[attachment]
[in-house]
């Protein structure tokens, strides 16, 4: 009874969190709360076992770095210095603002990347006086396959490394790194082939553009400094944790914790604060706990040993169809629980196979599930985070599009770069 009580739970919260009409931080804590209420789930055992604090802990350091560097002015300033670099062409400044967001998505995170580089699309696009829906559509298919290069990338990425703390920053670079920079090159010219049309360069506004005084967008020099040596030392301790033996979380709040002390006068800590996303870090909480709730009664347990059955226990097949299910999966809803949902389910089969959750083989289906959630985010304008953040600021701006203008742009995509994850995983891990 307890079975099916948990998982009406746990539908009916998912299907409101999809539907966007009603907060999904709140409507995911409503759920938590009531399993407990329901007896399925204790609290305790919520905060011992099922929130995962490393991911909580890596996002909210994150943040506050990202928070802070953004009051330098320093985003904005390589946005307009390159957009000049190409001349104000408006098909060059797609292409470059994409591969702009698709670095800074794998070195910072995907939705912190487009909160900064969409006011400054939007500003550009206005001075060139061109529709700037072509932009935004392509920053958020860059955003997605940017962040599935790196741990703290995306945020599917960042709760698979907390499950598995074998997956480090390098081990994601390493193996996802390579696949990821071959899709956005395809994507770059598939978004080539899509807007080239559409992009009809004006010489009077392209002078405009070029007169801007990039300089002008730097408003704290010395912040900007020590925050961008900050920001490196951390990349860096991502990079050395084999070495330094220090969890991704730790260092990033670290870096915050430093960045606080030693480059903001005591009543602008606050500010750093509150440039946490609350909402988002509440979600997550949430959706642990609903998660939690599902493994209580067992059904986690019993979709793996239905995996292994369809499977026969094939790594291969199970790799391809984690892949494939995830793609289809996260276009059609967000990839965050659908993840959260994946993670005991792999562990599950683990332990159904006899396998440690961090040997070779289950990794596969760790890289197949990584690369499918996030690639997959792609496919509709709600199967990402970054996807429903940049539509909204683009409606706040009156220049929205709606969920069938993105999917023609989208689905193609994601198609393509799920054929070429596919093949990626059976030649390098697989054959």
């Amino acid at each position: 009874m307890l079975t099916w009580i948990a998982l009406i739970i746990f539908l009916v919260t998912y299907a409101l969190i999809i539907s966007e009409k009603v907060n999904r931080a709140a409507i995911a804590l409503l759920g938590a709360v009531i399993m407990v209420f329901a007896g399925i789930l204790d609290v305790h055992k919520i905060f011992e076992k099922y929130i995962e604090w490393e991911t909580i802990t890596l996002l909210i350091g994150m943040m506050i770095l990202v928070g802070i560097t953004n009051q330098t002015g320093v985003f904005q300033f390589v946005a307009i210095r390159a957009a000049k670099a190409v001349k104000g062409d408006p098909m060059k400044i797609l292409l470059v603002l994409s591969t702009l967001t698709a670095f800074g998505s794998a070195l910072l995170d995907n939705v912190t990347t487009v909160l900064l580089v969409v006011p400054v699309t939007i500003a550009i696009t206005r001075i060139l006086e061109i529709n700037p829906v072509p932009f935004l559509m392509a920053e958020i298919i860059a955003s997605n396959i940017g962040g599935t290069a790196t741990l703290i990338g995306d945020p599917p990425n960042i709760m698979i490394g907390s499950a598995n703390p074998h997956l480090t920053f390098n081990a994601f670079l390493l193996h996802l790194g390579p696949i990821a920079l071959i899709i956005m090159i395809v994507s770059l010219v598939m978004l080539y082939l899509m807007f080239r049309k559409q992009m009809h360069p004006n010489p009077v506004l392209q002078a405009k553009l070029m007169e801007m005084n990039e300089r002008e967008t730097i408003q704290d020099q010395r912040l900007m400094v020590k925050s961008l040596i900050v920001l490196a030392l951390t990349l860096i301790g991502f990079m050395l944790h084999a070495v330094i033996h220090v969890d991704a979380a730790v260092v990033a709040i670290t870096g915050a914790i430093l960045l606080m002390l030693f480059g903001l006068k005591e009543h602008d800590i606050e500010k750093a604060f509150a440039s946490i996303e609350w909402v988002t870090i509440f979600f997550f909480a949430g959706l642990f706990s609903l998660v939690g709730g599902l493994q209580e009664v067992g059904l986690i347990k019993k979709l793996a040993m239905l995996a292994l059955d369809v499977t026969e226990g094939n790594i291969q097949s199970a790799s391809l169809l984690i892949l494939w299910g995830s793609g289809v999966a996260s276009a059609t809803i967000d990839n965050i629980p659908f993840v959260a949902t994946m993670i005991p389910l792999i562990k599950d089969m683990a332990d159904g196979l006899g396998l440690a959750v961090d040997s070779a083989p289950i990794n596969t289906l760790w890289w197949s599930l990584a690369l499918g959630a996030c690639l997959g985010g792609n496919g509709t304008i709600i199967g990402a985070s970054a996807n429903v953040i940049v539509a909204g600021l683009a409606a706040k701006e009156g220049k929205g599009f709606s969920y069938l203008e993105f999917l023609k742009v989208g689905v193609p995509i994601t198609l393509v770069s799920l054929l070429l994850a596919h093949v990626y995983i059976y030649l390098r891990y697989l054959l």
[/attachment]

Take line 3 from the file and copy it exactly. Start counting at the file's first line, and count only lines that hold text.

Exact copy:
């Amino acid at each position: 009874m307890l079975t099916w009580i948990a998982l009406i739970i746990f539908l009916v919260t998912y299907a409101l969190i999809i539907s966007e009409k009603v907060n999904r931080a709140a409507i995911a804590l409503l759920g938590a709360v009531i399993m407990v209420f329901a007896g399925i789930l204790d609290v305790h055992k919520i905060f011992e076992k099922y929130i995962e604090w490393e991911t909580i802990t890596l996002l909210i350091g994150m943040m506050i770095l990202v928070g802070i560097t953004n009051q330098t002015g320093v985003f904005q300033f390589v946005a307009i210095r390159a957009a000049k670099a190409v001349k104000g062409d408006p098909m060059k400044i797609l292409l470059v603002l994409s591969t702009l967001t698709a670095f800074g998505s794998a070195l910072l995170d995907n939705v912190t990347t487009v909160l900064l580089v969409v006011p400054v699309t939007i500003a550009i696009t206005r001075i060139l006086e061109i529709n700037p829906v072509p932009f935004l559509m392509a920053e958020i298919i860059a955003s997605n396959i940017g962040g599935t290069a790196t741990l703290i990338g995306d945020p599917p990425n960042i709760m698979i490394g907390s499950a598995n703390p074998h997956l480090t920053f390098n081990a994601f670079l390493l193996h996802l790194g390579p696949i990821a920079l071959i899709i956005m090159i395809v994507s770059l010219v598939m978004l080539y082939l899509m807007f080239r049309k559409q992009m009809h360069p004006n010489p009077v506004l392209q002078a405009k553009l070029m007169e801007m005084n990039e300089r002008e967008t730097i408003q704290d020099q010395r912040l900007m400094v020590k925050s961008l040596i900050v920001l490196a030392l951390t990349l860096i301790g991502f990079m050395l944790h084999a070495v330094i033996h220090v969890d991704a979380a730790v260092v990033a709040i670290t870096g915050a914790i430093l960045l606080m002390l030693f480059g903001l006068k005591e009543h602008d800590i606050e500010k750093a604060f509150a440039s946490i996303e609350w909402v988002t870090i509440f979600f997550f909480a949430g959706l642990f706990s609903l998660v939690g709730g599902l493994q209580e009664v067992g059904l986690i347990k019993k979709l793996a040993m239905l995996a292994l059955d369809v499977t026969e226990g094939n790594i291969q097949s199970a790799s391809l169809l984690i892949l494939w299910g995830s793609g289809v999966a996260s276009a059609t809803i967000d990839n965050i629980p659908f993840v959260a949902t994946m993670i005991p389910l792999i562990k599950d089969m683990a332990d159904g196979l006899g396998l440690a959750v961090d040997s070779a083989p289950i990794n596969t289906l760790w890289w197949s599930l990584a690369l499918g959630a996030c690639l997959g985010g792609n496919g509709t304008i709600i199967g990402a985070s970054a996807n429903v953040i940049v539509a909204g600021l683009a409606a706040k701006e009156g220049k929205g599009f709606s969920y069938l203008e993105f999917l023609k742009v989208g689905v193609p995509i994601t198609l393509v770069s799920l054929l070429l994850a596919h093949v990626y995983i059976y030649l390098r891990y697989l054959l």